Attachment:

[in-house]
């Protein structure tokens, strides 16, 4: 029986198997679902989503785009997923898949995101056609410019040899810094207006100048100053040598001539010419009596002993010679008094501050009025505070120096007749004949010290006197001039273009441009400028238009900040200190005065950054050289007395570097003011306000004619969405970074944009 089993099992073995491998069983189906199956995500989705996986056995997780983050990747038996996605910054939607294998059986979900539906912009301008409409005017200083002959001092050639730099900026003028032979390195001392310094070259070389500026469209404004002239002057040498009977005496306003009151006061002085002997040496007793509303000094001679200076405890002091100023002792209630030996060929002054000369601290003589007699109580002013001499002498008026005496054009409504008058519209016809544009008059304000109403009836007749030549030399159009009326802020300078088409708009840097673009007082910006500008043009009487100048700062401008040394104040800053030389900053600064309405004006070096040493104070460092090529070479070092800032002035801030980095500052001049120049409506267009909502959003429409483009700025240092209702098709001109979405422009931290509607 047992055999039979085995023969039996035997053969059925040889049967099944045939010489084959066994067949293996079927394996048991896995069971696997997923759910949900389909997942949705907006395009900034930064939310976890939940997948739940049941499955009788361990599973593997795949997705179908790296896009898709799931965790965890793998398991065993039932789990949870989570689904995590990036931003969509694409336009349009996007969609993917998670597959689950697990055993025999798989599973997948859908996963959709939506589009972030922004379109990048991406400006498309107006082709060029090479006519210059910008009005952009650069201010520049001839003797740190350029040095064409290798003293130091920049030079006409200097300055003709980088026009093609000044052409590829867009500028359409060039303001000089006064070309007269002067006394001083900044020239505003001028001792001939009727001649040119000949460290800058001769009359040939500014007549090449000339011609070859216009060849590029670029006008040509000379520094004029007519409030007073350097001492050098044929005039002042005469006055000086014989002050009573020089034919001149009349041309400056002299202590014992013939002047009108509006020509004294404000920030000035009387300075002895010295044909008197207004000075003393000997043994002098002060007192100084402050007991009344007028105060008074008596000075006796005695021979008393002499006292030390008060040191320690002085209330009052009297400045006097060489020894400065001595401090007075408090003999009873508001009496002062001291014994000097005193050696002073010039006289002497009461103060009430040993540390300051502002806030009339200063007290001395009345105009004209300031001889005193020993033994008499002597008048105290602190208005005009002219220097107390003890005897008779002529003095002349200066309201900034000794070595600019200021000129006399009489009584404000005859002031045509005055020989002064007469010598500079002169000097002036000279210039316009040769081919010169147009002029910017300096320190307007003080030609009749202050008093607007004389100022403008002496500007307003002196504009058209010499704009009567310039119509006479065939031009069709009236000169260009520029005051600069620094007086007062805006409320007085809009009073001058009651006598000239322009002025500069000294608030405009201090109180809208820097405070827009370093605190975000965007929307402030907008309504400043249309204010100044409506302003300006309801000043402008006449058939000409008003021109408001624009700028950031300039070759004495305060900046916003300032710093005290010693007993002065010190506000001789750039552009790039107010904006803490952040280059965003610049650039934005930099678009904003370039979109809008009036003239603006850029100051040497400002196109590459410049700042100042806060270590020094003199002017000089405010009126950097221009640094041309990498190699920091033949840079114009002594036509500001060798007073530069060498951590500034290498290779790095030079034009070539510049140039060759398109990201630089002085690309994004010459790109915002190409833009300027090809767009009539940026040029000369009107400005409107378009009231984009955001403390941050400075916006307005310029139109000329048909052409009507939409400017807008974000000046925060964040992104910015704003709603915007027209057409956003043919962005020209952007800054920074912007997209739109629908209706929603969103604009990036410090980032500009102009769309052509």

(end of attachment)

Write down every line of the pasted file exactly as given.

[in-house]
């Protein structure tokens, strides 16, 4: 029986198997679902989503785009997923898949995101056609410019040899810094207006100048100053040598001539010419009596002993010679008094501050009025505070120096007749004949010290006197001039273009441009400028238009900040200190005065950054050289007395570097003011306000004619969405970074944009 089993099992073995491998069983189906199956995500989705996986056995997780983050990747038996996605910054939607294998059986979900539906912009301008409409005017200083002959001092050639730099900026003028032979390195001392310094070259070389500026469209404004002239002057040498009977005496306003009151006061002085002997040496007793509303000094001679200076405890002091100023002792209630030996060929002054000369601290003589007699109580002013001499002498008026005496054009409504008058519209016809544009008059304000109403009836007749030549030399159009009326802020300078088409708009840097673009007082910006500008043009009487100048700062401008040394104040800053030389900053600064309405004006070096040493104070460092090529070479070092800032002035801030980095500052001049120049409506267009909502959003429409483009700025240092209702098709001109979405422009931290509607 047992055999039979085995023969039996035997053969059925040889049967099944045939010489084959066994067949293996079927394996048991896995069971696997997923759910949900389909997942949705907006395009900034930064939310976890939940997948739940049941499955009788361990599973593997795949997705179908790296896009898709799931965790965890793998398991065993039932789990949870989570689904995590990036931003969509694409336009349009996007969609993917998670597959689950697990055993025999798989599973997948859908996963959709939506589009972030922004379109990048991406400006498309107006082709060029090479006519210059910008009005952009650069201010520049001839003797740190350029040095064409290798003293130091920049030079006409200097300055003709980088026009093609000044052409590829867009500028359409060039303001000089006064070309007269002067006394001083900044020239505003001028001792001939009727001649040119000949460290800058001769009359040939500014007549090449000339011609070859216009060849590029670029006008040509000379520094004029007519409030007073350097001492050098044929005039002042005469006055000086014989002050009573020089034919001149009349041309400056002299202590014992013939002047009108509006020509004294404000920030000035009387300075002895010295044909008197207004000075003393000997043994002098002060007192100084402050007991009344007028105060008074008596000075006796005695021979008393002499006292030390008060040191320690002085209330009052009297400045006097060489020894400065001595401090007075408090003999009873508001009496002062001291014994000097005193050696002073010039006289002497009461103060009430040993540390300051502002806030009339200063007290001395009345105009004209300031001889005193020993033994008499002597008048105290602190208005005009002219220097107390003890005897008779002529003095002349200066309201900034000794070595600019200021000129006399009489009584404000005859002031045509005055020989002064007469010598500079002169000097002036000279210039316009040769081919010169147009002029910017300096320190307007003080030609009749202050008093607007004389100022403008002496500007307003002196504009058209010499704009009567310039119509006479065939031009069709009236000169260009520029005051600069620094007086007062805006409320007085809009009073001058009651006598000239322009002025500069000294608030405009201090109180809208820097405070827009370093605190975000965007929307402030907008309504400043249309204010100044409506302003300006309801000043402008006449058939000409008003021109408001624009700028950031300039070759004495305060900046916003300032710093005290010693007993002065010190506000001789750039552009790039107010904006803490952040280059965003610049650039934005930099678009904003370039979109809008009036003239603006850029100051040497400002196109590459410049700042100042806060270590020094003199002017000089405010009126950097221009640094041309990498190699920091033949840079114009002594036509500001060798007073530069060498951590500034290498290779790095030079034009070539510049140039060759398109990201630089002085690309994004010459790109915002190409833009300027090809767009009539940026040029000369009107400005409107378009009231984009955001403390941050400075916006307005310029139109000329048909052409009507939409400017807008974000000046925060964040992104910015704003709603915007027209057409956003043919962005020209952007800054920074912007997209739109629908209706929603969103604009990036410090980032500009102009769309052509």